The Organ Preservation in Rectal Adenocarcinoma (OPRA) trial shows that 88% of tumor regrowth can happen up to 2 years after completion of total neoadjuvant therapy (TNT). According to oncologist Dr. Aju Mathew of the Ernakulam Cancer Center in Kerala, drugs based on the fundamentals of PD-1 inhibitors, like dostarlimab, can be used only in patients with the genetic property of mismatch repair (MMR) deficiency.
As time passes and dostarlimab gains popularity, scientists and doctors worldwide are cautiously optimistic regarding the drug’s efficacy in treating various kinds of cancer at multiple stages. Dr. Hanna K. Sanoff, an oncologist with the University of North Carolina at Chapel Hill, says, “a clinical complete response to the treatment is not a surrogate for long-term cancer control.” Hill acknowledged that checkpoint inhibitors such as dostarlimab can have long-term effects. However, he added that “cancer regrowth is generally expected to still occur in a minority of patients where tumors are managed nonoperatively, let alone with an experimental treatment like this.”
It is still unknown whether the resulting clinical response to dostarlimab equates to a cure, as large-scale positive results are needed to be sure of the drug’s benefits. In addition, the study was conducted only on rectal cancer patients. So the question that arises in the minds of the doctors is how impressively the drug will work in treating other cancers.
Bearing these doubts in mind, the adoption of dostarlimab in oncology is projected to face some significant roadblocks. Researchers are increasingly investigating how a drug can completely cure cancer without going through long, painful treatments comprising surgery or chemotherapy. Furthermore, there is still a lot unknown about cancer drugs, so further research is required to inform the development of new cancer therapies.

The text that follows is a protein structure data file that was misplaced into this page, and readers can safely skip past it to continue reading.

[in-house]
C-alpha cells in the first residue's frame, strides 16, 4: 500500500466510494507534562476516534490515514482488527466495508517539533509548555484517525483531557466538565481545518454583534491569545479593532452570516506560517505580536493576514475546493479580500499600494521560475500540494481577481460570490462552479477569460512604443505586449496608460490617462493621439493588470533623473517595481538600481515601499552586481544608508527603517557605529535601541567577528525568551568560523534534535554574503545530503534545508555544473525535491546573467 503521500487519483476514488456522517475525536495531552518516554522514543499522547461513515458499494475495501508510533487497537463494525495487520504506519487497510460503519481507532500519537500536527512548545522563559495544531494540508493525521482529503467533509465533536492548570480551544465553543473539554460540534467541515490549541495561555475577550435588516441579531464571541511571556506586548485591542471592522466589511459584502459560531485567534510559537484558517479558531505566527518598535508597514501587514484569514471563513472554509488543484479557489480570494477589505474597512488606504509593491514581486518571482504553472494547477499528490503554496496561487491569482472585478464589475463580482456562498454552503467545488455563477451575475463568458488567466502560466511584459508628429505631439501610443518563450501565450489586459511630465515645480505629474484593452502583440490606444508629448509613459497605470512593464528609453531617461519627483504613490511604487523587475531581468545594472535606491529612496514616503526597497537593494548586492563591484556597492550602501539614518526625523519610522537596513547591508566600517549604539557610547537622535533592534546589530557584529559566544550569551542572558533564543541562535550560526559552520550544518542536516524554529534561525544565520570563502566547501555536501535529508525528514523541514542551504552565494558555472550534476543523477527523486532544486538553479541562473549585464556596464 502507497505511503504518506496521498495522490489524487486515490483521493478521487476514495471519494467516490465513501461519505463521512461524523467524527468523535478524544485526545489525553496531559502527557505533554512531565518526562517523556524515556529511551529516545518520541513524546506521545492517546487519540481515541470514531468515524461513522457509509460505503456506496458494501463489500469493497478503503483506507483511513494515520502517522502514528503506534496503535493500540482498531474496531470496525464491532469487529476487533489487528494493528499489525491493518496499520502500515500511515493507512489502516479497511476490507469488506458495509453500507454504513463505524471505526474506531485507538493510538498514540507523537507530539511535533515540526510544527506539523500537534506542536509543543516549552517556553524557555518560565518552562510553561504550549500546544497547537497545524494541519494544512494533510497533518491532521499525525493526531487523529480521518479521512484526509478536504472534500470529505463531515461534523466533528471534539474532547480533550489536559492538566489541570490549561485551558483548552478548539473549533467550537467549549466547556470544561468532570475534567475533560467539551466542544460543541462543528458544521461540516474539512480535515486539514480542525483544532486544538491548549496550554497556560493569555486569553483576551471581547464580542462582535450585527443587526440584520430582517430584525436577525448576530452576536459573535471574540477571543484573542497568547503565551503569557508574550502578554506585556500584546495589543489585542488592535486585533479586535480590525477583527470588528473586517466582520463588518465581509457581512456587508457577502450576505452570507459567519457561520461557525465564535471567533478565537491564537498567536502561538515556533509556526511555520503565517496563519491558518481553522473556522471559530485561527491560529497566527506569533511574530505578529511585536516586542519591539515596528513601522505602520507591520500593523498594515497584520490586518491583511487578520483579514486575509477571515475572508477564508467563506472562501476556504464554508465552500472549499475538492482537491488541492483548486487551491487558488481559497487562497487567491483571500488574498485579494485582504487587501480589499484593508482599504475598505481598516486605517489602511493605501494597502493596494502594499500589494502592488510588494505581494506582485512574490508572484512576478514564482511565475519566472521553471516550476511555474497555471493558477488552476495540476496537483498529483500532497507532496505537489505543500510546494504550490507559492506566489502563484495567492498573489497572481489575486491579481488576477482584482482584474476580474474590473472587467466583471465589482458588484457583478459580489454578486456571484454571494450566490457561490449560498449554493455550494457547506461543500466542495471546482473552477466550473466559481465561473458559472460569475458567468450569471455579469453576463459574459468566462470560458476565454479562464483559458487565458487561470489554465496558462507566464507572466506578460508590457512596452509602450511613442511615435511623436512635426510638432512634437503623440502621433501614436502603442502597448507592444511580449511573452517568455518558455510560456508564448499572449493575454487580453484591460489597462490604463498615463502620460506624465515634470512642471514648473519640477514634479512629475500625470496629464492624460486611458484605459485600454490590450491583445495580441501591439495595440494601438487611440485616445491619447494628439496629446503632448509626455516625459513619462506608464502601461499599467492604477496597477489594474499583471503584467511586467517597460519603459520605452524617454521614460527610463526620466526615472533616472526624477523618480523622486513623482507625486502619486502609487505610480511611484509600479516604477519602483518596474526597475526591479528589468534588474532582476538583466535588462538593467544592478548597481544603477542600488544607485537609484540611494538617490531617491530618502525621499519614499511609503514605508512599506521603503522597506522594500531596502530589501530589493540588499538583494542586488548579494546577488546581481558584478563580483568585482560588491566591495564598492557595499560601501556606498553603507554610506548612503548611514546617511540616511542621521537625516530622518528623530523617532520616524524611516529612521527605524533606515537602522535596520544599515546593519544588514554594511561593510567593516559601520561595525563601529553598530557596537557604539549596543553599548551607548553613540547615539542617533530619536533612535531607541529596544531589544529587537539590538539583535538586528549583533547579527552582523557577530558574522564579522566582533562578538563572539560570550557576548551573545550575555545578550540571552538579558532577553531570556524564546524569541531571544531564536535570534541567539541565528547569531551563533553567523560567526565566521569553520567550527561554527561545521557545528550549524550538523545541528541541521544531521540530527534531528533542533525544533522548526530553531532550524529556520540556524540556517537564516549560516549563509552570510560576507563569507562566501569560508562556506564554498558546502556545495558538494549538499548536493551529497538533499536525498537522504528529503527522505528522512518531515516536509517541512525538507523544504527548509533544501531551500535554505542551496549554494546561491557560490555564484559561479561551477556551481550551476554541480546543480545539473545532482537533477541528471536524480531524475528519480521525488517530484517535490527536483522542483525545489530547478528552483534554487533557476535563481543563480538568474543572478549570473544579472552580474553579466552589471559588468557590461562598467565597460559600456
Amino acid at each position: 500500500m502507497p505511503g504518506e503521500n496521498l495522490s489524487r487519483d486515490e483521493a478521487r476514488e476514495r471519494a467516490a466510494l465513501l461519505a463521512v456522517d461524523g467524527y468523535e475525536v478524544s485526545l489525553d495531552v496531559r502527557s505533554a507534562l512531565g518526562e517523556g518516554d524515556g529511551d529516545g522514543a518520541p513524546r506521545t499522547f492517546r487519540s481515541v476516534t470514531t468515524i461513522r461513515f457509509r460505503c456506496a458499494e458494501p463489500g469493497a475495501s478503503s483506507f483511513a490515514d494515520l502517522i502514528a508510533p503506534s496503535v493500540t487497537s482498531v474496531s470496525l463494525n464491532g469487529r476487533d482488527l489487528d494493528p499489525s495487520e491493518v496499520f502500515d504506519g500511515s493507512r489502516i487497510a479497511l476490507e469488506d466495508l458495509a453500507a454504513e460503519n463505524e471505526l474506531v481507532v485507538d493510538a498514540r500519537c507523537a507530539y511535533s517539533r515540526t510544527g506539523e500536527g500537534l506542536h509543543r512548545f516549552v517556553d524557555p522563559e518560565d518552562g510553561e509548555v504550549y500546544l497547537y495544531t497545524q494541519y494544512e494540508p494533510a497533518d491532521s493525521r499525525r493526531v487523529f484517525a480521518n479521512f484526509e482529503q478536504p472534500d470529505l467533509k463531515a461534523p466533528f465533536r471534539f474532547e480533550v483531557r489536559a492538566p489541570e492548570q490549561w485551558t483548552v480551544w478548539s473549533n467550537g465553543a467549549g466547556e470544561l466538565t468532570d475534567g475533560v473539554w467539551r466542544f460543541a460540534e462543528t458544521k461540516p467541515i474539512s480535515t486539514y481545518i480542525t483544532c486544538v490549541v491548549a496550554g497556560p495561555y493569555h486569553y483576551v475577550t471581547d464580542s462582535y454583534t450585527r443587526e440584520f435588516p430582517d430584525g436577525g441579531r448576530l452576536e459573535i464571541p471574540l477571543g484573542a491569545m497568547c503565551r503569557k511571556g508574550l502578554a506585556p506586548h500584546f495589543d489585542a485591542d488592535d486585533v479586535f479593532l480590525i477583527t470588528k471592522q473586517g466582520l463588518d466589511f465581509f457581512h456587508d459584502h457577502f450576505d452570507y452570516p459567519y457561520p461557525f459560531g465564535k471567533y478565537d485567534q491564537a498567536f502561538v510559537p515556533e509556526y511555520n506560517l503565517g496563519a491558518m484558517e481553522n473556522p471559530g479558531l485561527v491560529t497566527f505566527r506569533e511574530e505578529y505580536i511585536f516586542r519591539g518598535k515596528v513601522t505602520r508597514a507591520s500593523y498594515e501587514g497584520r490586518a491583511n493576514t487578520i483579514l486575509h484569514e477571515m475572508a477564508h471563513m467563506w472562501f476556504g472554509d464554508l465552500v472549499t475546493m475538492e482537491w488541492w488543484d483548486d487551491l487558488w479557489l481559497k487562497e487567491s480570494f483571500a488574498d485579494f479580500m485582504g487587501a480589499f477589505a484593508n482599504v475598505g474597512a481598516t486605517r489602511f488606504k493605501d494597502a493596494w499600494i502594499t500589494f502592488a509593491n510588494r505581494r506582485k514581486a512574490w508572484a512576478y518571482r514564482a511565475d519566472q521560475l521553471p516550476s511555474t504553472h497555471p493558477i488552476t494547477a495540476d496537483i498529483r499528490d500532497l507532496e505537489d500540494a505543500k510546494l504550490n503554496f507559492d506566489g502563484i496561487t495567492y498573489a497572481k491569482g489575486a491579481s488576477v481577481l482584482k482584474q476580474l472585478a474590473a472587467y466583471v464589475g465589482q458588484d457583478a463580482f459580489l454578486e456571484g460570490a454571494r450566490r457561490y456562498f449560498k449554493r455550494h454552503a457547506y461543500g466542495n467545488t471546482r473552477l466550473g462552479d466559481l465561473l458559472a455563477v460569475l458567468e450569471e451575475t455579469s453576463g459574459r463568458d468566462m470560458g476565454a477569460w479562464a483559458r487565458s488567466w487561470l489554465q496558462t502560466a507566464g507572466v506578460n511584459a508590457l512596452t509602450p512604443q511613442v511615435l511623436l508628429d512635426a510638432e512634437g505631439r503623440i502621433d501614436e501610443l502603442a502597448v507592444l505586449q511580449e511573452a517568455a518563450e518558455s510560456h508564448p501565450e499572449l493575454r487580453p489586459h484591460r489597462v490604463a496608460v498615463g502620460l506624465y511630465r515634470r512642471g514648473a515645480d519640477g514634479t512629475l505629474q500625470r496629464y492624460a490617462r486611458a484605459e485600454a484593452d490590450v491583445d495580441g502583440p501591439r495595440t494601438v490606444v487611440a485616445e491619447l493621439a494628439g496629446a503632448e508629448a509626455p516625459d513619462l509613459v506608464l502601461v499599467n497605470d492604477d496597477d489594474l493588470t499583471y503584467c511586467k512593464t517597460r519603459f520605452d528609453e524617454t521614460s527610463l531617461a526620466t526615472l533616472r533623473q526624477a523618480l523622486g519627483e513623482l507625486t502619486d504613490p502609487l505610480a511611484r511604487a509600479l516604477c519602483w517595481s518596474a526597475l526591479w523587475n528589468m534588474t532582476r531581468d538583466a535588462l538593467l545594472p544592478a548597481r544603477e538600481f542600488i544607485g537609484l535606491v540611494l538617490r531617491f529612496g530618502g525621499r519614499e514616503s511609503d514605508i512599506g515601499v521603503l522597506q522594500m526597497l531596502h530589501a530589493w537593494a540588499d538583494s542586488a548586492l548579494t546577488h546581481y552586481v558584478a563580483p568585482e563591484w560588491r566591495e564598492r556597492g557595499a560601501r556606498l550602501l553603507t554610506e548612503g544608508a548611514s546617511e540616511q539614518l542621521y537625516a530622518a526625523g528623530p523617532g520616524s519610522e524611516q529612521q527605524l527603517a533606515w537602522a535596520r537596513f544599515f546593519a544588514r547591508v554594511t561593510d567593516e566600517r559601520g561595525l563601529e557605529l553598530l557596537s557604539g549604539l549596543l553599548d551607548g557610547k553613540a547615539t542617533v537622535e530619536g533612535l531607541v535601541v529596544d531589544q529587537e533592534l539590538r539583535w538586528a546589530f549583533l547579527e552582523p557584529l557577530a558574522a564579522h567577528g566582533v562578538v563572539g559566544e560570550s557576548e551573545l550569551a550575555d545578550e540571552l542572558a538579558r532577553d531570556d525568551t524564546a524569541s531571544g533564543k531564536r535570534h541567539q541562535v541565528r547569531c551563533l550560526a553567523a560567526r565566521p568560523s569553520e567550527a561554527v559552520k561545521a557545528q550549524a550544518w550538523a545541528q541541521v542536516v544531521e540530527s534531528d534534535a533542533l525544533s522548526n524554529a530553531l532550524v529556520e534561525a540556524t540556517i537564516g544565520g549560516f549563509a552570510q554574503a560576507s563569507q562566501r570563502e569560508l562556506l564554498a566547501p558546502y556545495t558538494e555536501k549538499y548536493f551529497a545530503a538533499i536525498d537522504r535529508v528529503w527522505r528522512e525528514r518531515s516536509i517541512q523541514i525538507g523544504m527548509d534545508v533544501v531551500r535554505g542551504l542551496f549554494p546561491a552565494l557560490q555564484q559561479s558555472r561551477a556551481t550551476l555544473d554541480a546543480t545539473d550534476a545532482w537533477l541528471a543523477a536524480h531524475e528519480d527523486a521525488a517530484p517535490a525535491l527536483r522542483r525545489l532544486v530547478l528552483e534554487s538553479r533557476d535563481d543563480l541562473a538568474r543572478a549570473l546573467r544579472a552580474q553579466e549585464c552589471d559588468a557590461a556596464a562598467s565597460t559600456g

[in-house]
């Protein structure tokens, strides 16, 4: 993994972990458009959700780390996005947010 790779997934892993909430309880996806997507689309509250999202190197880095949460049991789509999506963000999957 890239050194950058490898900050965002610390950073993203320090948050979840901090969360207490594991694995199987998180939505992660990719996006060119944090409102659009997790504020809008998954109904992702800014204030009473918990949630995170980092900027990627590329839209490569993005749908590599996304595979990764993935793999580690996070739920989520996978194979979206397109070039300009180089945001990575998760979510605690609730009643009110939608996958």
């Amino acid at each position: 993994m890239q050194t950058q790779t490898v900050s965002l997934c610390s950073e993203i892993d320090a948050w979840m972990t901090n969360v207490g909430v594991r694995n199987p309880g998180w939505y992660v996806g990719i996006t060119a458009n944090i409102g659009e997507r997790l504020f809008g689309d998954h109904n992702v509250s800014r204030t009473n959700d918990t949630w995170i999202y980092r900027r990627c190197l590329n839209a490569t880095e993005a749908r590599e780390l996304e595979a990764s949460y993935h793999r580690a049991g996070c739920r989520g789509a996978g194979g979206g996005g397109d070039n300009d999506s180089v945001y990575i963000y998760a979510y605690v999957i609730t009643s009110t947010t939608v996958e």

Cancer is one of the leading causes of death globally. Its treatment impacts not only the life of the patients but also those around them. With advancements in medical science, scientists are working towards finding impressive therapies for cancer.
The study on dostarlimab, published in the New England Journal of Medicine, has given great hope to the global healthcare sector that rectal cancer can be completely cured. Furthermore, the success of dostarlimab in treating different cancers or Phase 3 trials remains a question. Even though dostarlimab has taken over the headlines, many more drugs are awaiting clinical approvals.
Looking forward, if the drug is proven highly efficient in future studies, the cost is one important factor to consider. In the U.S., the price tag is about $11,000 per dose. The cost of the drug needs to come down to make it affordable to a major population suffering from cancer because 70% of all cancers are expected to occur in low- and middle-income countries.
All said and done, dostarlimab treatment is paramount in studies considering the alarming rise in the number of rectal cancer patients. However, the biggest relief is that, as per research, there were no significant side effects from the drug, leading to improvement in the general condition of the cancer-stricken life.
Sudip Saha, the ‘Mozart of market research, a moniker given to him by his peers, is the COO of ESOMAR-certified Future Market Insights. Saha is a member of the Greater New York Chamber of Commerce. Saha guides the strategic and tactical leadership of COO functions and is involved in the strategy, execution, financial position and market performance of FMI. You can connect with Sudip on LinkedIn and Twitter.
Filed Under: clinical trials, Drug Discovery, Drug Discovery and Development, Oncology